Ford government backs down on class sizes, mandatory e-learning

Education Minister says high school class size will average 23 students per classroom, parents can opt their kids out of e-learning

Education Minister Stephen Lecce dropped a bombshell at Queen’s Park this afternoon when he pulled the plug on two key planks of the Ford government that has caused labour disruption at Ontario’s schools including rotating and province-wide strikes.

Lecce said the government will increase class sizes at secondary schools from the current 22.9 to an average of 23 students per classroom.

The mandatory e-learning policy is also being changed.

The government had said high school students would be required to complete two online courses in order to get their diploma.

Now, parents will have the option to opt-out on behalf of their kids.

Lecce said current classroom sizes at high schools this year will remain the same come September 2020.

This isn’t the first time the Ford government has pulled back on class sizes.

The original announcement was to bump the average high school class size to 28, before rolling it back to 25 and now settling for 23.

In the area of e-learning, the government first said students would have to complete four mandatory online courses in order to graduate, before being forced to cut that requirement to two, and now today’s opt-out clause.

Lecce is asking teachers’ unions to call off planned province-wide or rotating strikes on Thursday.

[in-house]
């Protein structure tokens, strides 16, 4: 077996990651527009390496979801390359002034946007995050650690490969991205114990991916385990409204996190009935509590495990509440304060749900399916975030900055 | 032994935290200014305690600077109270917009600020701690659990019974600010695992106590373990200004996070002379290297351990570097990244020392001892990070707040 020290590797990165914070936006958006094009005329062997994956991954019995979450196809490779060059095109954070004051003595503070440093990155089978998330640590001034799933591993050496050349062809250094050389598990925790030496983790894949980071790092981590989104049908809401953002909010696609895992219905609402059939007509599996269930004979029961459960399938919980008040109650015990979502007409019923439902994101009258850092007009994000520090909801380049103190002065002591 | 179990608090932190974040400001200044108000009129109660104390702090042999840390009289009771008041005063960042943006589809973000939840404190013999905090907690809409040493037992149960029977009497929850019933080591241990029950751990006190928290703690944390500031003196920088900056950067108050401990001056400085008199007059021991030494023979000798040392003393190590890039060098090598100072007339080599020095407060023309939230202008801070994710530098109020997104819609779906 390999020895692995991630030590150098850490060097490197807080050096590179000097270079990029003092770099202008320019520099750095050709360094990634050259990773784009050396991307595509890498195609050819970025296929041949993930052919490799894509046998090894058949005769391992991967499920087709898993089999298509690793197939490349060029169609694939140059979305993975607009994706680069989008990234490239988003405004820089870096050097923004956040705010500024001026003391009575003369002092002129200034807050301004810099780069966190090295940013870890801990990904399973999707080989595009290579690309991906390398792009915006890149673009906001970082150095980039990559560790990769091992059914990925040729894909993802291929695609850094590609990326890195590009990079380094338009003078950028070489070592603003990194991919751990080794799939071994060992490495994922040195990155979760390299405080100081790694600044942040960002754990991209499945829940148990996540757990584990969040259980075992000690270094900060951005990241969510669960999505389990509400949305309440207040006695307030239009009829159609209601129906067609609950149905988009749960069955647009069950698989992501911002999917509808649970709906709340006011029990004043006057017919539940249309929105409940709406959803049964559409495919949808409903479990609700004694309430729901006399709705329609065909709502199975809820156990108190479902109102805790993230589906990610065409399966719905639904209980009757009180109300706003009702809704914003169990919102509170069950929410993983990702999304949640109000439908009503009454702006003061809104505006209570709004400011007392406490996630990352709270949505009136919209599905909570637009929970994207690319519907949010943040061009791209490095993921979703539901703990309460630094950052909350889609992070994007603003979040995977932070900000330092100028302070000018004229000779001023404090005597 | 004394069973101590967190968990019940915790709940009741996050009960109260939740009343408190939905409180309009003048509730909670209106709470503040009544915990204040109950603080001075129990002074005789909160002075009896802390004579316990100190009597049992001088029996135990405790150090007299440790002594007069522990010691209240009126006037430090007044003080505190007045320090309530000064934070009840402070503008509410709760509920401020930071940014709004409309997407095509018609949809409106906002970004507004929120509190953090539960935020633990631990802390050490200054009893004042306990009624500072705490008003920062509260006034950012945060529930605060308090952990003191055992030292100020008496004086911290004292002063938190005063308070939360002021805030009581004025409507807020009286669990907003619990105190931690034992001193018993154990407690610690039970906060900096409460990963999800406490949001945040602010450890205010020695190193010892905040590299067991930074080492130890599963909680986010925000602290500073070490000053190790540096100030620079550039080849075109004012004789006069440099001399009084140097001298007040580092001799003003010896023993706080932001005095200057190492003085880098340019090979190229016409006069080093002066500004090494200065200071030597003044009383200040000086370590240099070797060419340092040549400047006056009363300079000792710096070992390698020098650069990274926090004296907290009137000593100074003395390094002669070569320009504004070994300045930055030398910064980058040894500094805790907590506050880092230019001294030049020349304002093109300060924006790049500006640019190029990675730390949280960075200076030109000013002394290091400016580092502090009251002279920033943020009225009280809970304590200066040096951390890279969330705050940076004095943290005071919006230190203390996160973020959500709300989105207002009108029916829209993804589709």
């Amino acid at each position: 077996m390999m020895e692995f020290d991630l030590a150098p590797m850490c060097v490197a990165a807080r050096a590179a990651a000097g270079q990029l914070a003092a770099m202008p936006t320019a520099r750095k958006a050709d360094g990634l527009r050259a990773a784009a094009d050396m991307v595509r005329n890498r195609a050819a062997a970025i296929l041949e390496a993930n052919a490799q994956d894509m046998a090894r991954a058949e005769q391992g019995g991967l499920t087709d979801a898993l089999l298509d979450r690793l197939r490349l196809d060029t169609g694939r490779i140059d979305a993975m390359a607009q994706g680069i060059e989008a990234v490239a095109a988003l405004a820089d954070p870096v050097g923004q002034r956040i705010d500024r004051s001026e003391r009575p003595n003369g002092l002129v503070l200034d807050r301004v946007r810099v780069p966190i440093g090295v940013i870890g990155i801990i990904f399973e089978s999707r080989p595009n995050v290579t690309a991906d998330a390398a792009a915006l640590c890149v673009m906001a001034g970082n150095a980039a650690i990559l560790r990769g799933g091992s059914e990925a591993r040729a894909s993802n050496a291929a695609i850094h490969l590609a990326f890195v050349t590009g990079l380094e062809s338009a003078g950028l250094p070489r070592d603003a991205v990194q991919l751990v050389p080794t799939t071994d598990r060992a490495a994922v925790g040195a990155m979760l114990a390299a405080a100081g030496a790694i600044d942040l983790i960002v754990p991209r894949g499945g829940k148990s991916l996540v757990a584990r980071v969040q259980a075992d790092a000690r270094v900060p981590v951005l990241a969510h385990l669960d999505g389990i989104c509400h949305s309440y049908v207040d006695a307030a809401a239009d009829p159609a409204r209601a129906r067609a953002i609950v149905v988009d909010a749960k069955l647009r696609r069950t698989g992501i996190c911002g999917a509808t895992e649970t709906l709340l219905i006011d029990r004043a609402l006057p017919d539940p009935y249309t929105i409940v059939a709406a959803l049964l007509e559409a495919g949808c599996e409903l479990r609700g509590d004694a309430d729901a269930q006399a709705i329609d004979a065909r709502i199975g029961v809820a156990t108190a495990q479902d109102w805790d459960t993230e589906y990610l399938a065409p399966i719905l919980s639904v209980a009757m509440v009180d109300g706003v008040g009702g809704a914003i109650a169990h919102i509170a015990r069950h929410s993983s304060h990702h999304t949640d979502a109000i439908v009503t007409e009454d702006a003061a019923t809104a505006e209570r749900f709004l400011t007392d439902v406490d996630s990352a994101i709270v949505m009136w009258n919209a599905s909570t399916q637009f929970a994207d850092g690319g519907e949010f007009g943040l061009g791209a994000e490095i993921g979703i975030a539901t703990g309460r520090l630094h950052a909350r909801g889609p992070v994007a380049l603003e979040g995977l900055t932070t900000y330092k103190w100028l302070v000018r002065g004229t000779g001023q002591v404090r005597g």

In a statement issued before the minister’s announcement, Liz Stuart, president of the Ontario English Catholic Teachers Association, said the union is willing to accept the government’s one per cent wage increase in exchange for lower class sizes and the elimination of mandatory e-learning.

But despite the apparent about-face by the Ford government, the union is going ahead with Thursday’s province-wide strike.

The Ontario Secondary School Teachers Federation is not getting a warm and fuzzy feeling from the minister’s announcement.

Union boss Harvey Bischof called Lecce’s announcement an “amateur hour move.”

He suggested what the education minister said was not a proposal, it was a press conference.

The OSSTF has targeted several boards for a one-day rotating strike on Thursday including the Simcoe County District School Board.

At the Simcoe County District School Board, chairperson Jodi Lloyd said the minister’s announcement on high school class sizes was a positive one.

She said they have come a long way from 28 to 1 down to 23 to 1.

“We believe that class sizes are better for students that are smaller.”

While Lloyd doesn’t have all the details about the opt-out on e-learning, it sounds to her like what the Simcoe County District School Board currently does.

“The board is currently offering e-learning courses. Students can choose to take those courses if they wish or if they don’t want to they don’t have to take them.”

Lloyd thinks that’s what Lecce is offering through the opt-out.

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